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The Turkish Crisis: What You Need To Know About Erdogan, The Lira, Turkey

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The Turkish Crisis: What You Need To Know About Erdogan, The Lira, Turkey
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U.S. stocks and the Turkish lira plummeted Friday after President Donald Trump threatened to double tariffs on steel and aluminum and said diplomatic relations with Turkey are “not good.” Here’s a rundown of what investors need to know.

Where Problems Started

The lira began its steep sell-off Friday morning after a Turkish delegation was unable to make progress on negotiations to free detained U.S. pastor Andrew Brunson, who is being held in Turkey under accusations of supporting a coup.

Following the initial sell-off in the lira, Turkish President Recep Tayyip Erdogan urged Turkish citizens to step in and buy the lira.

“Change the euros, the dollars and the gold that you are keeping beneath your pillows into lira at our banks,” Erdogan said. “This is a domestic and national struggle.”

In July, Trump threatened “large sanctions” against Turkey in retaliation for Brunson’s detention. On Friday morning, Trump seemed to make good on his threat in a message posted on Twitter. Trump blasted the lira and said he has doubled steel and aluminum tariffs.

The lira tumbled 20 percent versus the U.S. dollar on Friday morning.

As a result of the escalating tensions, both the Turkish and U.S. stock markets took a hit Friday. The iShares MSCI Turky Invstbl Mrkt Indx Fnd (NASDAQ: TUR) plummeted 19.1 percent and is now down 53.4 percent year-to-date. The SPDR S&P 500 ETF Trust (NYSE: SPY) declined 0.6 percent but is still up 6.2 percent overall in 2018.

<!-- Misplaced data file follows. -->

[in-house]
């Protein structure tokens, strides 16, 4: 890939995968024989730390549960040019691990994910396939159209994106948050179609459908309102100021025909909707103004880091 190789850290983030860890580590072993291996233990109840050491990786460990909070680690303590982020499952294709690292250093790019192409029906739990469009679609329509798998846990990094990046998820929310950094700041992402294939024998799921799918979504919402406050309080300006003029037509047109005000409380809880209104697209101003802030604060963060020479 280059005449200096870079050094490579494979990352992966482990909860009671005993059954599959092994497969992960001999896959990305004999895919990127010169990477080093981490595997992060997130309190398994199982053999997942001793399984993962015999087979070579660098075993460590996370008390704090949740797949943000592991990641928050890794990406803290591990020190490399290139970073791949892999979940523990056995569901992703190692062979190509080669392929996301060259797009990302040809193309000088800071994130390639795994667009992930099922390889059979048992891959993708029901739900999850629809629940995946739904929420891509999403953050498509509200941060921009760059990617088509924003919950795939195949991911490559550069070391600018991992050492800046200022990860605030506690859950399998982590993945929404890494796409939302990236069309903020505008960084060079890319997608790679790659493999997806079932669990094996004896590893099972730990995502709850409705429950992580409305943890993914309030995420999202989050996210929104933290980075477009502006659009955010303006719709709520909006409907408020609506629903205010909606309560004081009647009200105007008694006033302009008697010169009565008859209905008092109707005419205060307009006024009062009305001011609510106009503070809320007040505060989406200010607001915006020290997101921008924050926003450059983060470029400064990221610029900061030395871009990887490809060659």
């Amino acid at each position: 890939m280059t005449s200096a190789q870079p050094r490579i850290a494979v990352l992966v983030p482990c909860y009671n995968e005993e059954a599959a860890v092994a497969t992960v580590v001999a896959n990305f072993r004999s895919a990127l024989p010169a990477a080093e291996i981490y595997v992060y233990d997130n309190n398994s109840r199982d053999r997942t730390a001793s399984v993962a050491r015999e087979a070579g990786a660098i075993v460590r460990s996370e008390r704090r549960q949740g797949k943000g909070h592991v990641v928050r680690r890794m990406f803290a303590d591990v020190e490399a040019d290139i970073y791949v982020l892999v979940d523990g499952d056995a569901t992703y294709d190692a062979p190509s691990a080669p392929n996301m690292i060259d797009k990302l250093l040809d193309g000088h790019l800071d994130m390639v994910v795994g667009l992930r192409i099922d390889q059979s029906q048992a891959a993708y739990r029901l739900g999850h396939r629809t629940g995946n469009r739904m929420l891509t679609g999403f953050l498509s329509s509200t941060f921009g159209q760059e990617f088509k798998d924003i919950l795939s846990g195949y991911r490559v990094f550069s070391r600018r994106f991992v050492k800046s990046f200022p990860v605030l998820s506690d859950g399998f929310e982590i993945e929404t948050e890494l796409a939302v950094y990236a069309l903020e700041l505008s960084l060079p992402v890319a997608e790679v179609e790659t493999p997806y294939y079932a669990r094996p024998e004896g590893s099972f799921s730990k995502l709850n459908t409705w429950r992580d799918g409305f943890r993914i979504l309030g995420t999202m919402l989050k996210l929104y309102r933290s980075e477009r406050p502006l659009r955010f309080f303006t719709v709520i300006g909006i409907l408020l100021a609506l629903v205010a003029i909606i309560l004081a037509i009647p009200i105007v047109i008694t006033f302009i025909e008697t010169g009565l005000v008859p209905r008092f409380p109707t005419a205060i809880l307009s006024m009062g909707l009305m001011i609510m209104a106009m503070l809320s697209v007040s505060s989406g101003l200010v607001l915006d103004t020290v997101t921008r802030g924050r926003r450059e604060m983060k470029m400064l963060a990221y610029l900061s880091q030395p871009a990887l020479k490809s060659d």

Potential Fallout

Unfortunately for all investors, the dispute between Turkey and the U.S. has a far-reaching global impact. The European Central Bank is reportedly concerned over the health of southern European banks, which have lent large amounts of money to Turkey. According to the Bank of International Settlement, Spanish banks hold $83.3 billion of Turkish debt, French banks hold $38.4 billion and Italian banks hold $17 billion.

Defaults on debts this large could threaten the stability of the European financial system.

Outside of the Eurozone, other banks around the world are also heavily exposed to Turkish debt. Japanese banks hold $14 billion of debt, U.K. banks hold $19.2 billion and U.S. banks hold $18 billion.

The Financial Select Sector SPDR Fund (NYSE: XLF) traded lower by 1.4 percent on Friday, but European bank stocks such as BBVA Banco Frances S.A. (ADR) (NYSE: BFR), Deutsche Bank AG (USA) (NYSE: DB) and Banco Santander, S.A. (ADR) (NYSE: SAN) were all down more than 4 percent on the day.

Fortunately, some experts believe the potential damage is mostly contained.

“I don't see huge global contagion,” Bluebay Asset Management strategist Timothy Ash told CNBC. “Turkey is still a relatively small economy [worth] $850 billion, and [it's] unlikely this will be sovereign debt event.”

TD Ameritrade Chief Market Strategist JJ Kinahan echoed that sentiment and is more concerned with other areas of the markets. 

"Obviously they’ve had issues with their economy for a while, so it’s not a complete surprise so to speak. Where I think more people are struggling is what’s going on with the bond reaction. Bonds and crude are where people are struggling right now. Why would crude be up so much with the dollar up?"

For now, investors will be watching Trump’s Twitter feed closely for any updates on the developing situation.

Related Links:

A Short-Term Way To Play The Turnaround In European Banks

The Market Impacts From The Turkish Tourism Collapse

Posted-In: Government News Eurozone Politics Global Top Stories Markets General Best of Benzinga

 

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